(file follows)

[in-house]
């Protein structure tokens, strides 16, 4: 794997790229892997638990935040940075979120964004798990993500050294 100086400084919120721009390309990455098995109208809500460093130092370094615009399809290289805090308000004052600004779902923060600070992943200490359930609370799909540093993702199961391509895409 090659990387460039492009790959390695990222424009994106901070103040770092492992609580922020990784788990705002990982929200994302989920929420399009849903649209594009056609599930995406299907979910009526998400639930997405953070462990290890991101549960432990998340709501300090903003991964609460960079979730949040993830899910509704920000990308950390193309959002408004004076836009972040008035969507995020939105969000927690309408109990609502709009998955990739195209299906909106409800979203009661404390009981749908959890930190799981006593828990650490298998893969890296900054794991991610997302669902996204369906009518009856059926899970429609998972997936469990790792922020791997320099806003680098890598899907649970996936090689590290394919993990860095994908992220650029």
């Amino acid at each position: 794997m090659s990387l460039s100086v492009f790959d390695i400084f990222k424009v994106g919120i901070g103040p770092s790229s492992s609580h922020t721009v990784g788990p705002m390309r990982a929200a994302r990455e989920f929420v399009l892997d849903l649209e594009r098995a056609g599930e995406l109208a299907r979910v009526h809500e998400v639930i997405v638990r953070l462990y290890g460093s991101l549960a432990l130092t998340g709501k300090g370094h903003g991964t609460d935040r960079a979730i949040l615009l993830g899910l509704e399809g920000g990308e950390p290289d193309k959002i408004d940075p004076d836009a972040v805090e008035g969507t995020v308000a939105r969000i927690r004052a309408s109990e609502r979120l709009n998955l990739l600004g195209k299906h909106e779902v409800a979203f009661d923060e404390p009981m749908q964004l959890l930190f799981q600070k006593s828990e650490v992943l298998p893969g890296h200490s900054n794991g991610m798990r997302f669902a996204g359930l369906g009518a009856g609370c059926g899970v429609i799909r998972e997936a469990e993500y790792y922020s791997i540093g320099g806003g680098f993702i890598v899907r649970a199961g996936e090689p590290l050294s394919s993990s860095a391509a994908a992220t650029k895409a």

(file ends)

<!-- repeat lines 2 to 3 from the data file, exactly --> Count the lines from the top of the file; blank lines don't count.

């Protein structure tokens, strides 16, 4: 794997790229892997638990935040940075979120964004798990993500050294 100086400084919120721009390309990455098995109208809500460093130092370094615009399809290289805090308000004052600004779902923060600070992943200490359930609370799909540093993702199961391509895409 090659990387460039492009790959390695990222424009994106901070103040770092492992609580922020990784788990705002990982929200994302989920929420399009849903649209594009056609599930995406299907979910009526998400639930997405953070462990290890991101549960432990998340709501300090903003991964609460960079979730949040993830899910509704920000990308950390193309959002408004004076836009972040008035969507995020939105969000927690309408109990609502709009998955990739195209299906909106409800979203009661404390009981749908959890930190799981006593828990650490298998893969890296900054794991991610997302669902996204369906009518009856059926899970429609998972997936469990790792922020791997320099806003680098890598899907649970996936090689590290394919993990860095994908992220650029």
């Amino acid at each position: 794997m090659s990387l460039s100086v492009f790959d390695i400084f990222k424009v994106g919120i901070g103040p770092s790229s492992s609580h922020t721009v990784g788990p705002m390309r990982a929200a994302r990455e989920f929420v399009l892997d849903l649209e594009r098995a056609g599930e995406l109208a299907r979910v009526h809500e998400v639930i997405v638990r953070l462990y290890g460093s991101l549960a432990l130092t998340g709501k300090g370094h903003g991964t609460d935040r960079a979730i949040l615009l993830g899910l509704e399809g920000g990308e950390p290289d193309k959002i408004d940075p004076d836009a972040v805090e008035g969507t995020v308000a939105r969000i927690r004052a309408s109990e609502r979120l709009n998955l990739l600004g195209k299906h909106e779902v409800a979203f009661d923060e404390p009981m749908q964004l959890l930190f799981q600070k006593s828990e650490v992943l298998p893969g890296h200490s900054n794991g991610m798990r997302f669902a996204g359930l369906g009518a009856g609370c059926g899970v429609i799909r998972e997936a469990e993500y790792y922020s791997i540093g320099g806003g680098f993702i890598v899907r649970a199961g996936e090689p590290l050294s394919s993990s860095a391509a994908a992220t650029k895409a």